Andrew’s couch was sufficiently comfortable that my rugged determination prevented his bay window from rousing me at the crack of 8. He’s close to the NSA headquarters (or the one we’re allowed to know about), so we shot over to meet Ken Bateman/NovaDenizen at “the parking lot”. This was a surprisingly difficult task as there’s no real signage for Museum vs. MiniTruth. Our first three passes were towards the headquarters rather than the museum and each time we dropped off some piece of contraband after passing successive signs starting with our cell phones, then cameras, then our dignity as we learned that the NSA strategically hid their museum behind some planes.
I also learned that working for the government wasn’t as glamorous as I thought.
Arriving at the actual museum, we met up with a docent the staff referred to as “General” and who probably cracked codes for Washington.
He asked us what we wanted to see, but as with most tour guides, he showed us what he knew, which largely consisted of US cryptology through the 1960s. I asked about steganography (hidden writing) and he kept making “if I showed you I’d have to kill you” references. At one point he brought up the Global Consciousness Project and he went from friend to foe. Such unmitigated woo as the Princeton eggs lack a mechanism, rigor, and grounding. I refused to cede the point and Ken suggested to me that I may have been IRL trolled.
The guide again hit my skeptic nerve when he indicated the complexity of DNA was proof of a creator. DNA isn’t a code, it’s a recipe. With a code and an encryption scheme, one can go from codetext to plaintext and back. There is no such option with a recipe; as one can’t determine the exact ingredients and process of a cake by looking at it, one can’t determine a genome strictly from the phenotype. Ken and I noted that the displays had calibration stickers on them (which he’s looking at above) and during this discussion we somehow picked up a barnacle.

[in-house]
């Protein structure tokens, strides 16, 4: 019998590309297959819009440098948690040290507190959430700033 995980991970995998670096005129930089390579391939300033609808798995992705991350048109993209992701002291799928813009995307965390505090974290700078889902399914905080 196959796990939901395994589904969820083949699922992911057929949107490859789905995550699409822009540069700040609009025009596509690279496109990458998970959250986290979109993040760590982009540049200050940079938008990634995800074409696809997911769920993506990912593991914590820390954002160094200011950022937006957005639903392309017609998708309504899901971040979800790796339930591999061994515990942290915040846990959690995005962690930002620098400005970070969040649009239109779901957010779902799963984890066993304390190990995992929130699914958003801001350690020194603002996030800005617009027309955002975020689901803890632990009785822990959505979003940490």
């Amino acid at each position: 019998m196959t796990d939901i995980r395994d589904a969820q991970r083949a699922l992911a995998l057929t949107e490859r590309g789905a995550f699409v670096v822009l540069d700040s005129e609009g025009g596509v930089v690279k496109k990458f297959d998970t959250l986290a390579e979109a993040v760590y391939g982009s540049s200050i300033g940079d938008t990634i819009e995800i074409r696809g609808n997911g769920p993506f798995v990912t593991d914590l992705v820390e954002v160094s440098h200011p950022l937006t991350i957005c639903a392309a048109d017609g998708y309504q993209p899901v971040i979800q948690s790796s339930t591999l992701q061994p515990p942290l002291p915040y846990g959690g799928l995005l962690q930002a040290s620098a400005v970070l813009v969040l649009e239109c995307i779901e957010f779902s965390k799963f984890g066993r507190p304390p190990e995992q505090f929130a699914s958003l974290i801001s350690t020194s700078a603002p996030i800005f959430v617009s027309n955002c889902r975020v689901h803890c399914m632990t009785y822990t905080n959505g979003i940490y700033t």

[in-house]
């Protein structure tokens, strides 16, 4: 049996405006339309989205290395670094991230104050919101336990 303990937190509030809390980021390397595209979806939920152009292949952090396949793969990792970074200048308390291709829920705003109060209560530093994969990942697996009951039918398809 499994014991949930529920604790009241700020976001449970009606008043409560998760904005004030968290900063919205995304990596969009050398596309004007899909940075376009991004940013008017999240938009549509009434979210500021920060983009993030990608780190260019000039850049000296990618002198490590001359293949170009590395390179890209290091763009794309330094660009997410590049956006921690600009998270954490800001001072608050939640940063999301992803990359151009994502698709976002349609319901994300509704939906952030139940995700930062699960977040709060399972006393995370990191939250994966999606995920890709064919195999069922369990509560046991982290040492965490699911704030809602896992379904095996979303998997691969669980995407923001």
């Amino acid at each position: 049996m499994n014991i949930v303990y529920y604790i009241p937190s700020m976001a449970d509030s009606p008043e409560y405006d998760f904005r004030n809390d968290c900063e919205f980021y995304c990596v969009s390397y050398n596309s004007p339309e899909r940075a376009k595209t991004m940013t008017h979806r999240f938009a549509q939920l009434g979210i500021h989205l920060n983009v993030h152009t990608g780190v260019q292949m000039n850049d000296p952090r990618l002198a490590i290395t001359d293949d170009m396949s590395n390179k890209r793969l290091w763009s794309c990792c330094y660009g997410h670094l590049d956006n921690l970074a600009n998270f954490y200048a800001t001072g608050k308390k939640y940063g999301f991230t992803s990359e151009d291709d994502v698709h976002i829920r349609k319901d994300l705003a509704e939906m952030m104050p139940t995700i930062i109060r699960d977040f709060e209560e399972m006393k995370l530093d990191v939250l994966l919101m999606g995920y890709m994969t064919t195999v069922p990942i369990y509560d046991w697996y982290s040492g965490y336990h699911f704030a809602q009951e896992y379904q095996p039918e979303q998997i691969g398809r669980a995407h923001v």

His opening question was “so what was your first computer” which sounds like what would happen if we were being picked up by a gay assembly code programmer. We lost him in the gift shop after he asked us about bible codes and we traded his presence for a stereotype that reminded Nova of the art style of TF2.
I had a delightful dinner with the two and departed for Langley Air Force Base. The Virginia sunset between tree breaks was fiery and I stopped to capture it.
I called my next host, realizing this was the first time I’d actually heard him, and he guided me into Langley Air Force Base.
Chris/Captain Obvious is a mental health professional for the air force with a 8-5 job and weekends off which is probably the most immasculating combination in the eyes of more “hardcore” service members from other branches, I think he’s swell. He largely works with people dealing with stress, and PTSD, which makes sense when servicing people who work in intelligence. Additionally, he makes fine nachos.
We played some TF2 which was difficult as my laptop was perched on a night stand with a web-like net of cables connecting it and under the commandment of “Thou shalt not wake the neighbors”, demand I rarely have to worry about otherwise. The night ended with Chris refusing to read me a bedtime story. :-(